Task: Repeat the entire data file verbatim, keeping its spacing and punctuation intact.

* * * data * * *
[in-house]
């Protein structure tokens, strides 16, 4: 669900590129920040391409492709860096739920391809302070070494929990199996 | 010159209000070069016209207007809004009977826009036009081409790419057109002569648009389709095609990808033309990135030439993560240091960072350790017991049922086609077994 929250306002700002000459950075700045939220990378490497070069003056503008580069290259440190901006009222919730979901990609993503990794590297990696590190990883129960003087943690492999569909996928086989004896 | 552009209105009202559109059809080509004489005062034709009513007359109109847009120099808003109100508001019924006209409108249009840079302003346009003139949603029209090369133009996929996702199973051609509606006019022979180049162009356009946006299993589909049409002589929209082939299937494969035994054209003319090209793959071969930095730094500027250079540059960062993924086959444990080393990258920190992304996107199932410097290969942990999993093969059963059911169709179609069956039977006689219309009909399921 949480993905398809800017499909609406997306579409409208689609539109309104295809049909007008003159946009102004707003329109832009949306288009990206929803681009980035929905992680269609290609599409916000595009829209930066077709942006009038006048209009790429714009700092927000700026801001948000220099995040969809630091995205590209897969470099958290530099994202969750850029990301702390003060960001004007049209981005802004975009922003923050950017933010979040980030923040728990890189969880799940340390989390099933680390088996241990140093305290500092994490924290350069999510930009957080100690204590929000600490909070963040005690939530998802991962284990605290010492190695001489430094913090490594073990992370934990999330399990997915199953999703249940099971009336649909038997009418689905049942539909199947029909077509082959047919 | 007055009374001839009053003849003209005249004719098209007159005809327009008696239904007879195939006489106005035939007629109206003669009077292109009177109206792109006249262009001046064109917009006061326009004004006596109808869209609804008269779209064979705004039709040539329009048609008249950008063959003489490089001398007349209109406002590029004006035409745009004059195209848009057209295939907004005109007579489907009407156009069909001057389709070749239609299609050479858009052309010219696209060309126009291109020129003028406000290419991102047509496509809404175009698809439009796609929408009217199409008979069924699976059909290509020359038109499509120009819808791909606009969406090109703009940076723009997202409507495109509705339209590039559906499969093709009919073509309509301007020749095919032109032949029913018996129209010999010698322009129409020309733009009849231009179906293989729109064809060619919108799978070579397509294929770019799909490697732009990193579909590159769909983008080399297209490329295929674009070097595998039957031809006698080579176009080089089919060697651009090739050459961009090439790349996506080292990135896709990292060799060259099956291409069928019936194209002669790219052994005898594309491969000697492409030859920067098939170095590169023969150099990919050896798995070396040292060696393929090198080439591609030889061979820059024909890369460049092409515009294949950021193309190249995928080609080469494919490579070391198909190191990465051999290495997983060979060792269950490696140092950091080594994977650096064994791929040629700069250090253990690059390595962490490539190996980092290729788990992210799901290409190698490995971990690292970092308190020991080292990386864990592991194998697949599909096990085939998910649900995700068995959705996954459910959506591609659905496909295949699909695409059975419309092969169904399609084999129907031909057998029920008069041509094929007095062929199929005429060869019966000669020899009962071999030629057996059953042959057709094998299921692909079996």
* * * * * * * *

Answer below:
[in-house]
């Protein structure tokens, strides 16, 4: 669900590129920040391409492709860096739920391809302070070494929990199996 | 010159209000070069016209207007809004009977826009036009081409790419057109002569648009389709095609990808033309990135030439993560240091960072350790017991049922086609077994 929250306002700002000459950075700045939220990378490497070069003056503008580069290259440190901006009222919730979901990609993503990794590297990696590190990883129960003087943690492999569909996928086989004896 | 552009209105009202559109059809080509004489005062034709009513007359109109847009120099808003109100508001019924006209409108249009840079302003346009003139949603029209090369133009996929996702199973051609509606006019022979180049162009356009946006299993589909049409002589929209082939299937494969035994054209003319090209793959071969930095730094500027250079540059960062993924086959444990080393990258920190992304996107199932410097290969942990999993093969059963059911169709179609069956039977006689219309009909399921 949480993905398809800017499909609406997306579409409208689609539109309104295809049909007008003159946009102004707003329109832009949306288009990206929803681009980035929905992680269609290609599409916000595009829209930066077709942006009038006048209009790429714009700092927000700026801001948000220099995040969809630091995205590209897969470099958290530099994202969750850029990301702390003060960001004007049209981005802004975009922003923050950017933010979040980030923040728990890189969880799940340390989390099933680390088996241990140093305290500092994490924290350069999510930009957080100690204590929000600490909070963040005690939530998802991962284990605290010492190695001489430094913090490594073990992370934990999330399990997915199953999703249940099971009336649909038997009418689905049942539909199947029909077509082959047919 | 007055009374001839009053003849003209005249004719098209007159005809327009008696239904007879195939006489106005035939007629109206003669009077292109009177109206792109006249262009001046064109917009006061326009004004006596109808869209609804008269779209064979705004039709040539329009048609008249950008063959003489490089001398007349209109406002590029004006035409745009004059195209848009057209295939907004005109007579489907009407156009069909001057389709070749239609299609050479858009052309010219696209060309126009291109020129003028406000290419991102047509496509809404175009698809439009796609929408009217199409008979069924699976059909290509020359038109499509120009819808791909606009969406090109703009940076723009997202409507495109509705339209590039559906499969093709009919073509309509301007020749095919032109032949029913018996129209010999010698322009129409020309733009009849231009179906293989729109064809060619919108799978070579397509294929770019799909490697732009990193579909590159769909983008080399297209490329295929674009070097595998039957031809006698080579176009080089089919060697651009090739050459961009090439790349996506080292990135896709990292060799060259099956291409069928019936194209002669790219052994005898594309491969000697492409030859920067098939170095590169023969150099990919050896798995070396040292060696393929090198080439591609030889061979820059024909890369460049092409515009294949950021193309190249995928080609080469494919490579070391198909190191990465051999290495997983060979060792269950490696140092950091080594994977650096064994791929040629700069250090253990690059390595962490490539190996980092290729788990992210799901290409190698490995971990690292970092308190020991080292990386864990592991194998697949599909096990085939998910649900995700068995959705996954459910959506591609659905496909295949699909695409059975419309092969169904399609084999129907031909057998029920008069041509094929007095062929199929005429060869019966000669020899009962071999030629057996059953042959057709094998299921692909079996």